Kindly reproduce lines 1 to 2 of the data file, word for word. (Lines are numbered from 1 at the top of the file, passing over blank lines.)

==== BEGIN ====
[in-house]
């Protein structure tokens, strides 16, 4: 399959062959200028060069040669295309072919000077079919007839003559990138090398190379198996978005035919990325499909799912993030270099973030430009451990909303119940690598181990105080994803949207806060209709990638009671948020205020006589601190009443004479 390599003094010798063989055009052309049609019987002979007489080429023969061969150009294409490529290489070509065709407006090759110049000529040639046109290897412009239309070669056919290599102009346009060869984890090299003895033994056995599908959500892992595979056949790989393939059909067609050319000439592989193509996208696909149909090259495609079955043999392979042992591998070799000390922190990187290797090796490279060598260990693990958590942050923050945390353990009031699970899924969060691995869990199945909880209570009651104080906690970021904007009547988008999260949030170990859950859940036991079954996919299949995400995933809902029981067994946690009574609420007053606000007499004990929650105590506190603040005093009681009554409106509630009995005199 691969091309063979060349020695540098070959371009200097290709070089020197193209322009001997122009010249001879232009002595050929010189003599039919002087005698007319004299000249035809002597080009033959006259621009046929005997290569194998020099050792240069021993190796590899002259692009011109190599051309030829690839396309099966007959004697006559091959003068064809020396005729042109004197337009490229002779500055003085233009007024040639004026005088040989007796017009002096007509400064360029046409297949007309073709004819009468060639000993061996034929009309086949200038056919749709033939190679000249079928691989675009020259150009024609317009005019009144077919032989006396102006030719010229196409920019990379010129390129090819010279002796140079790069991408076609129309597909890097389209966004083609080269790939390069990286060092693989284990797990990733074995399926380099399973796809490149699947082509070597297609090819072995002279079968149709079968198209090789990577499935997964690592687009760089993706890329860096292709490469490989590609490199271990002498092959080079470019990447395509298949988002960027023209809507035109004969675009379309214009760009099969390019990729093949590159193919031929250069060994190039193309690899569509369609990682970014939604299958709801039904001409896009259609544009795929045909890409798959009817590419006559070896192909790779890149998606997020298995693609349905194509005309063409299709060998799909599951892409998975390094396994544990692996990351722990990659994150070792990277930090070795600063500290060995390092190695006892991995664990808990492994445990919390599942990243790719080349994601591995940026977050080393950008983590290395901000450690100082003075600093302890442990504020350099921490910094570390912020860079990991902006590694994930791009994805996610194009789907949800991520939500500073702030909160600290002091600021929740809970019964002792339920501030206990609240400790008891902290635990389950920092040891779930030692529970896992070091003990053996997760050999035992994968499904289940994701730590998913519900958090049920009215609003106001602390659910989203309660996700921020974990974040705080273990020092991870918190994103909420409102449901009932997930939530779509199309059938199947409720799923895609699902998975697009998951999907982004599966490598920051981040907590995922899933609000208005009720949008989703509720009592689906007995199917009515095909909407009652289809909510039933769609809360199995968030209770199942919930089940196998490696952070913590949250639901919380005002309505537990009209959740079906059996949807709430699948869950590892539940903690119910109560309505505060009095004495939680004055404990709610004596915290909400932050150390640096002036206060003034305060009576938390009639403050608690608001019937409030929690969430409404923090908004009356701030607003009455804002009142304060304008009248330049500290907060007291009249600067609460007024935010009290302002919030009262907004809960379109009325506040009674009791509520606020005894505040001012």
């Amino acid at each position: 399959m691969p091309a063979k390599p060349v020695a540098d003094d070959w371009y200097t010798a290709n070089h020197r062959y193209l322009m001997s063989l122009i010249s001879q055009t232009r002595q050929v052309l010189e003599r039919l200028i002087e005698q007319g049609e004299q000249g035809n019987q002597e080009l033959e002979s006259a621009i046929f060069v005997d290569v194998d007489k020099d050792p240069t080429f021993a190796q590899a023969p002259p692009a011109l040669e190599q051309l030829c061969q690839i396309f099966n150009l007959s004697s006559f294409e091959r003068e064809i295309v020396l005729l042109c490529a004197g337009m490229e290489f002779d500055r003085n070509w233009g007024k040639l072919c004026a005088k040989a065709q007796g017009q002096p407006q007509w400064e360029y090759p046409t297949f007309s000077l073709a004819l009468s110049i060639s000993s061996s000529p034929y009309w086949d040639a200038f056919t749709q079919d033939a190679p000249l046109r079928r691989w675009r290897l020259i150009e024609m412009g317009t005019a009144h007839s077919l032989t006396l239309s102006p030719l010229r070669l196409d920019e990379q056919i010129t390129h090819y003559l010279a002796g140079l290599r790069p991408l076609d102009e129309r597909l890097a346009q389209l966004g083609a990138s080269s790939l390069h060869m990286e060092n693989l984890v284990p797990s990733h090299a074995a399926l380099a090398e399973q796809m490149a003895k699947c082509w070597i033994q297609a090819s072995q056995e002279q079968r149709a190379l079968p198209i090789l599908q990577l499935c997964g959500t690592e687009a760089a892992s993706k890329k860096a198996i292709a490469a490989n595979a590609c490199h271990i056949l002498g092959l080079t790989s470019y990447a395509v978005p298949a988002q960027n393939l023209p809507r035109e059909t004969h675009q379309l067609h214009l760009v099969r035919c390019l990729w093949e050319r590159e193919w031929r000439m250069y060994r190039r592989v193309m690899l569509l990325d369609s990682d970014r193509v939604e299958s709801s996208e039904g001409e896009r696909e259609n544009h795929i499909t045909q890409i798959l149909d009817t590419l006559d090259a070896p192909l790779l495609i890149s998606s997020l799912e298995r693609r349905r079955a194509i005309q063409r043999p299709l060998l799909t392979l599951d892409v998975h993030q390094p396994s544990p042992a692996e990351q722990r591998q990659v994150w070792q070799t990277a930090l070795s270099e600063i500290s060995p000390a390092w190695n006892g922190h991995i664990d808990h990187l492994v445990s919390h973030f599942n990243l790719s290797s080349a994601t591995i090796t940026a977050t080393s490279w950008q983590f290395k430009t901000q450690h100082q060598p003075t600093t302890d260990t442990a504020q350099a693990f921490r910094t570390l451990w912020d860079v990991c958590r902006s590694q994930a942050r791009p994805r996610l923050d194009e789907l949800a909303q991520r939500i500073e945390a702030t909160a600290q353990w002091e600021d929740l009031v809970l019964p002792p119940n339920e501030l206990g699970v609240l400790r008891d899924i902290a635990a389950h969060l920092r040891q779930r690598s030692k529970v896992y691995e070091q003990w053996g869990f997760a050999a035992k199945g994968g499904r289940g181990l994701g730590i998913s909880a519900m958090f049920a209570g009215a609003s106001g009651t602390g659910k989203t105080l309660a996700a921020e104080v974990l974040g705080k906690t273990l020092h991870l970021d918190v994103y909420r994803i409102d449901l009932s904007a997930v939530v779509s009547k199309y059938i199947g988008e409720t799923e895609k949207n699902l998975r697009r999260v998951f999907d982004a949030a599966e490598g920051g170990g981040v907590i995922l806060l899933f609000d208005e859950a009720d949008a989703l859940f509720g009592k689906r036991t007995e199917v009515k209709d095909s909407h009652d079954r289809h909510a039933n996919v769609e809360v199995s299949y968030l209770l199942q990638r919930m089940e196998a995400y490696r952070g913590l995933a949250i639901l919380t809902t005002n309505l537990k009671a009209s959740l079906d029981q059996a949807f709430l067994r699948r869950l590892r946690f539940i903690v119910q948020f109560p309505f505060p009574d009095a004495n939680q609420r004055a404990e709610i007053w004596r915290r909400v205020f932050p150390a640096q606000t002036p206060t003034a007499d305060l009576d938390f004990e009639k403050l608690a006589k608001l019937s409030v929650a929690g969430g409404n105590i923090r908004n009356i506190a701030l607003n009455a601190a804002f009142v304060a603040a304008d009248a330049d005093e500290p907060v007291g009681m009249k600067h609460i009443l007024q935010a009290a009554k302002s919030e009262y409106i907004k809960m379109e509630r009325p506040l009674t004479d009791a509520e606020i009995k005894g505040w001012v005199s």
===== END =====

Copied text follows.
[in-house]
């Protein structure tokens, strides 16, 4: 399959062959200028060069040669295309072919000077079919007839003559990138090398190379198996978005035919990325499909799912993030270099973030430009451990909303119940690598181990105080994803949207806060209709990638009671948020205020006589601190009443004479 390599003094010798063989055009052309049609019987002979007489080429023969061969150009294409490529290489070509065709407006090759110049000529040639046109290897412009239309070669056919290599102009346009060869984890090299003895033994056995599908959500892992595979056949790989393939059909067609050319000439592989193509996208696909149909090259495609079955043999392979042992591998070799000390922190990187290797090796490279060598260990693990958590942050923050945390353990009031699970899924969060691995869990199945909880209570009651104080906690970021904007009547988008999260949030170990859950859940036991079954996919299949995400995933809902029981067994946690009574609420007053606000007499004990929650105590506190603040005093009681009554409106509630009995005199 691969091309063979060349020695540098070959371009200097290709070089020197193209322009001997122009010249001879232009002595050929010189003599039919002087005698007319004299000249035809002597080009033959006259621009046929005997290569194998020099050792240069021993190796590899002259692009011109190599051309030829690839396309099966007959004697006559091959003068064809020396005729042109004197337009490229002779500055003085233009007024040639004026005088040989007796017009002096007509400064360029046409297949007309073709004819009468060639000993061996034929009309086949200038056919749709033939190679000249079928691989675009020259150009024609317009005019009144077919032989006396102006030719010229196409920019990379010129390129090819010279002796140079790069991408076609129309597909890097389209966004083609080269790939390069990286060092693989284990797990990733074995399926380099399973796809490149699947082509070597297609090819072995002279079968149709079968198209090789990577499935997964690592687009760089993706890329860096292709490469490989590609490199271990002498092959080079470019990447395509298949988002960027023209809507035109004969675009379309214009760009099969390019990729093949590159193919031929250069060994190039193309690899569509369609990682970014939604299958709801039904001409896009259609544009795929045909890409798959009817590419006559070896192909790779890149998606997020298995693609349905194509005309063409299709060998799909599951892409998975390094396994544990692996990351722990990659994150070792990277930090070795600063500290060995390092190695006892991995664990808990492994445990919390599942990243790719080349994601591995940026977050080393950008983590290395901000450690100082003075600093302890442990504020350099921490910094570390912020860079990991902006590694994930791009994805996610194009789907949800991520939500500073702030909160600290002091600021929740809970019964002792339920501030206990609240400790008891902290635990389950920092040891779930030692529970896992070091003990053996997760050999035992994968499904289940994701730590998913519900958090049920009215609003106001602390659910989203309660996700921020974990974040705080273990020092991870918190994103909420409102449901009932997930939530779509199309059938199947409720799923895609699902998975697009998951999907982004599966490598920051981040907590995922899933609000208005009720949008989703509720009592689906007995199917009515095909909407009652289809909510039933769609809360199995968030209770199942919930089940196998490696952070913590949250639901919380005002309505537990009209959740079906059996949807709430699948869950590892539940903690119910109560309505505060009095004495939680004055404990709610004596915290909400932050150390640096002036206060003034305060009576938390009639403050608690608001019937409030929690969430409404923090908004009356701030607003009455804002009142304060304008009248330049500290907060007291009249600067609460007024935010009290302002919030009262907004809960379109009325506040009674009791509520606020005894505040001012």